#929 The Private History of a Campaign that Failed by Mark Twain

The Private History of a Campaign that Failed by Mark TwainThe Private History of a Campaign that Failed by Mark Twain

Mark Twain was in the military for a short time, about two weeks or so and it did not go well. At the very least, according to him it didn’t go well. This story is his side of what happened during his two weeks in the military. As you can imagine, there were some interesting happenings.

What I liked

Mark Twain was a funny guy. He even made himself up a silly pseudonym to go with his writing.

Mark made his was experience seem funny, no doubt he exaggerated quite a bit. War isn’t funny, but Mark was able to make it a bit funny. There’s some not-so-great moments, of course, but overall, this was pretty entertaining.

What I didn’t like

I can’t really say that I didn’t like it.


I wonder if he wore that suit to war.

Weigh In

If you went through a terrible time, would you find a humorous way to tell it to others?

Were you ever a part of something that was supposed to be great, but ended up pretty sad?

#929 The Private History of a Campaign that Failed by Mark Twain was originally published on One-elevenbooks


#928 A Life that Matters by Mary and Robert Schindler

A Life that Matters by Mary and Robert SchindlerA Life that Matters by Mary and Robert Schindler

For fifteen years Terri Schiavo lived between hospitals, nursing homes, and being taken care of her family. Her husband, Michael, had complete legal right to make all medical decisions for Terri, but those decisions weren’t always the best.

The whole thing started when Michael called his in-laws one night saying that Terri had collapsed. No one knew what happened or why. The family soon learned that Terri was never going to be the same again. The doctors didn’t think she would ever recover, but there was some hope. Terri could do small things and was getting rehabilitation at some point, but there was no money. Michael went to court to try to get money for Terri’s rehabilitation saying that all the money would go towards Terri’s care, but that didn’t happen. The money seemed to disappear. Michael got a girlfriend.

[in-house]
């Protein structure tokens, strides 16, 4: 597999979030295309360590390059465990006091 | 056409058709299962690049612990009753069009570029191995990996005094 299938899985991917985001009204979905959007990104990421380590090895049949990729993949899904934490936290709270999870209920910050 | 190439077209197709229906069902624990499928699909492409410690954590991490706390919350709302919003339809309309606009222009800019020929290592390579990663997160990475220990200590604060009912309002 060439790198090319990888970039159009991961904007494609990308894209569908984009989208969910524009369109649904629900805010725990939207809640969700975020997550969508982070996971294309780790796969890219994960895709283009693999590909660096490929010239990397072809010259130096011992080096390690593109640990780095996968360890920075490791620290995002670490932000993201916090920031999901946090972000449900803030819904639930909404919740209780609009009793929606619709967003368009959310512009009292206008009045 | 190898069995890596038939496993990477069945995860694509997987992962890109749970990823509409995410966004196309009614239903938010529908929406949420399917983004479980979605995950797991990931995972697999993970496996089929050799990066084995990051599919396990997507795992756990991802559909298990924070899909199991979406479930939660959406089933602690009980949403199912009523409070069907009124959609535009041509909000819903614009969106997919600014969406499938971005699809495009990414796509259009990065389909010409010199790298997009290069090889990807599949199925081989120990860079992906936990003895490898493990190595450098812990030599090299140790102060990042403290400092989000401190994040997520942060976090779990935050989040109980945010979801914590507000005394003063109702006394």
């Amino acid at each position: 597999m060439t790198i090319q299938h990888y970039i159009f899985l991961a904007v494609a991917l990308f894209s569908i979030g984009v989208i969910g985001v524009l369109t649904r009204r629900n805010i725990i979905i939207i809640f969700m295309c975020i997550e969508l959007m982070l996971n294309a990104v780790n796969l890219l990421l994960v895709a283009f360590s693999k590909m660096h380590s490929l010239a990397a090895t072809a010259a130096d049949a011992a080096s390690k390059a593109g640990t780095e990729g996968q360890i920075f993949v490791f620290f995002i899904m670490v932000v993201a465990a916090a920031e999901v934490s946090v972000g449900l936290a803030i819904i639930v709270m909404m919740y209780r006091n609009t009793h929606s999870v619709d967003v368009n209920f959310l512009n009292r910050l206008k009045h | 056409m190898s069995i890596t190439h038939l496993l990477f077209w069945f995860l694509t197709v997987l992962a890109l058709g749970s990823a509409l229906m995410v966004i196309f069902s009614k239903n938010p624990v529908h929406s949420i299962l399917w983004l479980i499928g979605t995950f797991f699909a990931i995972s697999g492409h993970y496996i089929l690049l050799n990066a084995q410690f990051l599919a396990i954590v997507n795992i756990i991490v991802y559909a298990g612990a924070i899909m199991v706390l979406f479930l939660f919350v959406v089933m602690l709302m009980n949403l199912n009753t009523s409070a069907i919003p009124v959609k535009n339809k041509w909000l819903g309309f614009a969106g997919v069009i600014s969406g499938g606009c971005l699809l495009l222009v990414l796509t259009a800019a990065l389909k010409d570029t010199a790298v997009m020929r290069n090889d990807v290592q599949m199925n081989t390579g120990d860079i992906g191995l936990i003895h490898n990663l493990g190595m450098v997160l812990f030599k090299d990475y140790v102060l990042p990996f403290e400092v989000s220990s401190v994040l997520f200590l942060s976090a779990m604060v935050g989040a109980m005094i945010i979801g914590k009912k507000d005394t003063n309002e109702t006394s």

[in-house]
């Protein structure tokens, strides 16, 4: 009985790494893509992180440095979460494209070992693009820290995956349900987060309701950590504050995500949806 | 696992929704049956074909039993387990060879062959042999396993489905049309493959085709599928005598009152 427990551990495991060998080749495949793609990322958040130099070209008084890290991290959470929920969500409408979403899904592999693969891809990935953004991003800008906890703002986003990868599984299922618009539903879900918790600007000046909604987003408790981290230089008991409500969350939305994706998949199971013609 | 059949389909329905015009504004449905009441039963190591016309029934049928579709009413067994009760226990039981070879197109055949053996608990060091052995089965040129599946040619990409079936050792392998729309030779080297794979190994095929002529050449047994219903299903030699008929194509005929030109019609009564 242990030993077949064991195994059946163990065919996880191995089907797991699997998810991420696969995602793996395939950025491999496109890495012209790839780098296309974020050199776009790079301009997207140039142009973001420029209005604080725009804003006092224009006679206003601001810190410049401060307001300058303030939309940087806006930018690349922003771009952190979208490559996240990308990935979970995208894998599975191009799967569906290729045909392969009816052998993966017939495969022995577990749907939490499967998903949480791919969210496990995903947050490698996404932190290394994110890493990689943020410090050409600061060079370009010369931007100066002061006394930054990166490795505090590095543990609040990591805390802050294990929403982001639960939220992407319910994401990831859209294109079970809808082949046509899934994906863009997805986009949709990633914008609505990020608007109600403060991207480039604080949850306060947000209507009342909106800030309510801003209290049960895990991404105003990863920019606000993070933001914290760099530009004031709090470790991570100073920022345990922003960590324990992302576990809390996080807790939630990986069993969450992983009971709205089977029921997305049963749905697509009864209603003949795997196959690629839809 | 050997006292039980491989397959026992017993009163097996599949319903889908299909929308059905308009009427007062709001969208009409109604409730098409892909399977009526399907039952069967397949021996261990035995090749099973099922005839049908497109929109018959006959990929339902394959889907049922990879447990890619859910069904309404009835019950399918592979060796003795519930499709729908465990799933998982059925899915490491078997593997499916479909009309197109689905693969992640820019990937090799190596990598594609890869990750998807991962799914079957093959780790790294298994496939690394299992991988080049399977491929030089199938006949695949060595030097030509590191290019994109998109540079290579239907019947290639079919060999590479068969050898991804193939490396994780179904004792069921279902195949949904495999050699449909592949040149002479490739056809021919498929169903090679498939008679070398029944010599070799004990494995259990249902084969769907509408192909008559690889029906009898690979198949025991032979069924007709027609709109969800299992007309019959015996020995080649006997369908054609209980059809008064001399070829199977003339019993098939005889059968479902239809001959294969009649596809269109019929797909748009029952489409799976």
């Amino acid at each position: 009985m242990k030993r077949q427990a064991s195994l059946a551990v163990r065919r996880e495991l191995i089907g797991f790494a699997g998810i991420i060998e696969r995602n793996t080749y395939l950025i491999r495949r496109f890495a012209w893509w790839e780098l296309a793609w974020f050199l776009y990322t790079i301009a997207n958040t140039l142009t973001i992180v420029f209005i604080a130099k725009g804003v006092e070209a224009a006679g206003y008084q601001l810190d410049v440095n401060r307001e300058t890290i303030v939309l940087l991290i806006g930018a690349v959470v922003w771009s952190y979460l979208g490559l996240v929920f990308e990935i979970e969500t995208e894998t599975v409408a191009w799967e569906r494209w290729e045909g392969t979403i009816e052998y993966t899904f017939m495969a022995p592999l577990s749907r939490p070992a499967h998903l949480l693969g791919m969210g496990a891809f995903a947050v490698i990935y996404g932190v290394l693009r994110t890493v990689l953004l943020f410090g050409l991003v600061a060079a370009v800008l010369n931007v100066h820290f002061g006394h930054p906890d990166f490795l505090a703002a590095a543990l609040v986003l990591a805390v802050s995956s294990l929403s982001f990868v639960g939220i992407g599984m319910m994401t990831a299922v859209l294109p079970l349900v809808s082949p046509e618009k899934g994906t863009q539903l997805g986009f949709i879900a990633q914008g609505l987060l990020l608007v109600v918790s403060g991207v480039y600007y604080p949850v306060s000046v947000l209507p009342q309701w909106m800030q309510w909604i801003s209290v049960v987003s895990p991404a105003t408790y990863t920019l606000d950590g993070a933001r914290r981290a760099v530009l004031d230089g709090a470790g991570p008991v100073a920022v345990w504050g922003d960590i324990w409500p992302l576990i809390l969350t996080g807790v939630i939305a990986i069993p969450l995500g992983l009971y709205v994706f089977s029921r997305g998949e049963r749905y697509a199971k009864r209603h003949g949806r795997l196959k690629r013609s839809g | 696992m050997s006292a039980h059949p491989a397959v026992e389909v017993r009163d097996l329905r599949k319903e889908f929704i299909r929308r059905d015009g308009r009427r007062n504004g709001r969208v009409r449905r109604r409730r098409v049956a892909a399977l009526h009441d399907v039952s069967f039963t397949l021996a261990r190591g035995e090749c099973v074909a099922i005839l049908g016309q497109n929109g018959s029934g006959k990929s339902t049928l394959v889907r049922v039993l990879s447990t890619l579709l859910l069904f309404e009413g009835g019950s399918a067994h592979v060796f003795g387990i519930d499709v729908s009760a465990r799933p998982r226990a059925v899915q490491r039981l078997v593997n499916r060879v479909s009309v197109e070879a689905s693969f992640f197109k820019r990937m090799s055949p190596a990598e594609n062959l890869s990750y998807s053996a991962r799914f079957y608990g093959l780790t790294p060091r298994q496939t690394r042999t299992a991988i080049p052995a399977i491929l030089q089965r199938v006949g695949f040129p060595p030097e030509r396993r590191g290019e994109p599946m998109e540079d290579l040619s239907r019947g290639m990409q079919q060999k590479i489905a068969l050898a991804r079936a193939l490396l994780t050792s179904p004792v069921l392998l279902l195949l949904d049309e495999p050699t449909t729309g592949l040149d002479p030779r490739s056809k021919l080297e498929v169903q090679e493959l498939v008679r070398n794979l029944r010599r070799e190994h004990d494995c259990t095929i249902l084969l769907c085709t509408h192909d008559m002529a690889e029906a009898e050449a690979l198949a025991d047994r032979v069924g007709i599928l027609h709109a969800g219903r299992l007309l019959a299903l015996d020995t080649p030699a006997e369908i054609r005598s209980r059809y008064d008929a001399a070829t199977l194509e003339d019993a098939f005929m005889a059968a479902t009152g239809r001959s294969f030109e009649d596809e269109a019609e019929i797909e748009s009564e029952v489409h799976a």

Terri was moved from facility to facility. Sometimes her parents and family would be barred from seeing her. There were multiple times that her feeding tube was taken out. Ultimately, there were several trials where the family argued against Michael about whether or not Terri should continue receiving food and water. Meanwhile, Terry could respond to some things. The family sought the help of the Florida governor, Jeb Bush, and got the support of many celebrities, but ultimately, Terri’s feeding tube was removed and she did die. The family has worked since then to help people in similar situations.

What I liked

The name Terri Schiavo is a name I’ve heard before, but I didn’t know the full extent of what happened, so I found this whole book very interesting and enriching, even if it is quite sad.

There is definitely a huge ethical argument in Terri’s story that people do need to think about.

What I didn’t like

There are two sides to this story and this is only one side. As is, I lean towards Terri’s parents’ side. If there was any response from Terri, that she could respond and interact, then she shouldn’t have been taken off of her feeding tube, especially, if her parents wanted her alive.

I used to work in a nursing home. I took care of several people on feeding tubes. None of them were entirely unresponsive. I even took care of several people who never spoke, but were definitely still in there somewhere. They had to be fed and cared for in all ways, but they still had responses to things–facial expressions and so forth. Would I have ever said that any of them deserved to be starved to death just because they didn’t respond like everyone else? No. They were people, someone’s mother, grandmother, whatever.